Piece Rates, Fixed Wages and Incentives: Evidence from a Field Experiment
Data from a field experiment are used to estimate the gain in productivity that is realized when workers are paid piece rates rather than fixed wages. The experiment was conducted within a tree-planting firm and provides daily observations on individual worker productivity under both compensation systems. Unrestricted statistical methods estimate the productivity gain to be 20%. Since planting conditions potentially affect incentives, structural econometric methods are used to generalize the experimental results to out-of-sample conditions. The structural results suggest that the average productivity gain, outside of the experimental conditions, would be at least 21.7%. Copyright 2004, Wiley-Blackwell.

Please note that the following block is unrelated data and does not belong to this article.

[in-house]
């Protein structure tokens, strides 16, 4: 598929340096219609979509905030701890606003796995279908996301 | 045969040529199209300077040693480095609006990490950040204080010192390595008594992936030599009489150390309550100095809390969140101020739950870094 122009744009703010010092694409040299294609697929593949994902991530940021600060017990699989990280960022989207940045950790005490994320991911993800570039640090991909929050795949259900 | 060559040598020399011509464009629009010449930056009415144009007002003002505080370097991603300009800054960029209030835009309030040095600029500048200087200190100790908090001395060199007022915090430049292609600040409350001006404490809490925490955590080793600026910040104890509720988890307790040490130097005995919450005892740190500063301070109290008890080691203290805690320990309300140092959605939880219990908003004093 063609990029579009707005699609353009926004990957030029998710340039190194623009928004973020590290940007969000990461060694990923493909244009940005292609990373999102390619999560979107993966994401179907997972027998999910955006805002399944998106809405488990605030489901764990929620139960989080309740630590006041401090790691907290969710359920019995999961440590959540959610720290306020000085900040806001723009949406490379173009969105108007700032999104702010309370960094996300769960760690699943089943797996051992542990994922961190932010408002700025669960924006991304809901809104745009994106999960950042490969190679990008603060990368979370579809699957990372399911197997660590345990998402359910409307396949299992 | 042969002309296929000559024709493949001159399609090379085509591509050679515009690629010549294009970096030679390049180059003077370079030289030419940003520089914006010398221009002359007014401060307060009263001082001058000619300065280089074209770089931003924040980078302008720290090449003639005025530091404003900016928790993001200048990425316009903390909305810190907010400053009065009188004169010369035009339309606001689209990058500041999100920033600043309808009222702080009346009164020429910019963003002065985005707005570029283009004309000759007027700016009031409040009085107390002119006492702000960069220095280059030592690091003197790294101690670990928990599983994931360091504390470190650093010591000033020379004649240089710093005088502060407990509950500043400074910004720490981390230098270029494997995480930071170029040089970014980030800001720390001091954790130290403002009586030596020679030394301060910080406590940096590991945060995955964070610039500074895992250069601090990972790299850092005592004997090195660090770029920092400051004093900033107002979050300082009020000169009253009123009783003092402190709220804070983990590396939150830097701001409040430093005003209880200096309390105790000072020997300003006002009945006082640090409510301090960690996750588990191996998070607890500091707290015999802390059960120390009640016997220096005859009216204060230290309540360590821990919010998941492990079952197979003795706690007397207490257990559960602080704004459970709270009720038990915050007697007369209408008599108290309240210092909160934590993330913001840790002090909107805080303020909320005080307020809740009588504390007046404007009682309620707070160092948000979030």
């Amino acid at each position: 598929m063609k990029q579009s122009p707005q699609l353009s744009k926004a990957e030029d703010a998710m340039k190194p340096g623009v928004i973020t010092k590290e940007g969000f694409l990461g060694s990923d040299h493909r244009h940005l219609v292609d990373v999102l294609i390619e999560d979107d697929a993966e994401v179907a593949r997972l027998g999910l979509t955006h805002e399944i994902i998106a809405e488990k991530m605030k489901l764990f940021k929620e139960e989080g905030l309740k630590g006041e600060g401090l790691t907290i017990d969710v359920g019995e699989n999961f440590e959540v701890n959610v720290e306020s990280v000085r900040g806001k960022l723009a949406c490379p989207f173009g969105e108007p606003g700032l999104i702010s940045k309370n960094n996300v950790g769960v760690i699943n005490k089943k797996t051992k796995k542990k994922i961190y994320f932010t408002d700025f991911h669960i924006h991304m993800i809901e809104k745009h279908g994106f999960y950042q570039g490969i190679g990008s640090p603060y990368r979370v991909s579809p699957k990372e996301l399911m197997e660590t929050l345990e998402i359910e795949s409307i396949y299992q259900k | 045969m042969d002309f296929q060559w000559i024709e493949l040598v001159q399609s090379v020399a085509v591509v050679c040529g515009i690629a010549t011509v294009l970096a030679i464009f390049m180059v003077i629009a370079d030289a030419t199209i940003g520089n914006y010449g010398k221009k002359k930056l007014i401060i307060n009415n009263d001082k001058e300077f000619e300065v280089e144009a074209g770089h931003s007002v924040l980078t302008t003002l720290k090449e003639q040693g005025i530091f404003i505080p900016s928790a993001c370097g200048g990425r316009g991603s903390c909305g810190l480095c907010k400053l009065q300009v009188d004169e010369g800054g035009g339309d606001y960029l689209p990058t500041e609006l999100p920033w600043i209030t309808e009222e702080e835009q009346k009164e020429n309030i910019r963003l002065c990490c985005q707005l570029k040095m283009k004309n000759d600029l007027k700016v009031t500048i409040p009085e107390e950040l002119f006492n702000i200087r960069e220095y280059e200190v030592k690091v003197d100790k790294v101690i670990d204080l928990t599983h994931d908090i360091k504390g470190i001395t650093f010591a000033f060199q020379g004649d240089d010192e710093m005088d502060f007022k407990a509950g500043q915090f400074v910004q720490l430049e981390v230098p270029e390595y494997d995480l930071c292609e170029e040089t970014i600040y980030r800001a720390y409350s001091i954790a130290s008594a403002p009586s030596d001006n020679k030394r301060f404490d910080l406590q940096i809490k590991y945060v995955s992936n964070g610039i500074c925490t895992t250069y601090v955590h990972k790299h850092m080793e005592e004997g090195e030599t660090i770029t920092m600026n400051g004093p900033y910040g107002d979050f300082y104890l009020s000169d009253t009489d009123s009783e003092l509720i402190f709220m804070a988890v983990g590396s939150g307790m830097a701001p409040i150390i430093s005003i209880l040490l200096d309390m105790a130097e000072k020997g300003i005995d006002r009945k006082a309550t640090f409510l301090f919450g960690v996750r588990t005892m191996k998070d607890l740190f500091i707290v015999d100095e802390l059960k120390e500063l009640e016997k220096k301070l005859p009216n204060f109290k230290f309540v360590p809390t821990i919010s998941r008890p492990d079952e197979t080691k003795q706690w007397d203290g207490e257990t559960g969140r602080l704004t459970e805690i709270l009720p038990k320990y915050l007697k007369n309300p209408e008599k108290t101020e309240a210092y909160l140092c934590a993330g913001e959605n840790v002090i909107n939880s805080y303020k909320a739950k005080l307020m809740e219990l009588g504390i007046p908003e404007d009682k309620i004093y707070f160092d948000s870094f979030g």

Volume (Year): 71 (2004)
Issue (Month): 2 ()
|Contact details of provider:|| |
When requesting a correction, please mention this item's handle: RePEc:oup:restud:v:71:y:2004:i:2:p:513-534. See general information about how to correct material in RePEc.
For technical questions regarding this item, or to correct its authors, title, abstract, bibliographic or download information, contact: (Oxford University Press)or (Christopher F. Baum)
If references are entirely missing, you can add them using this form.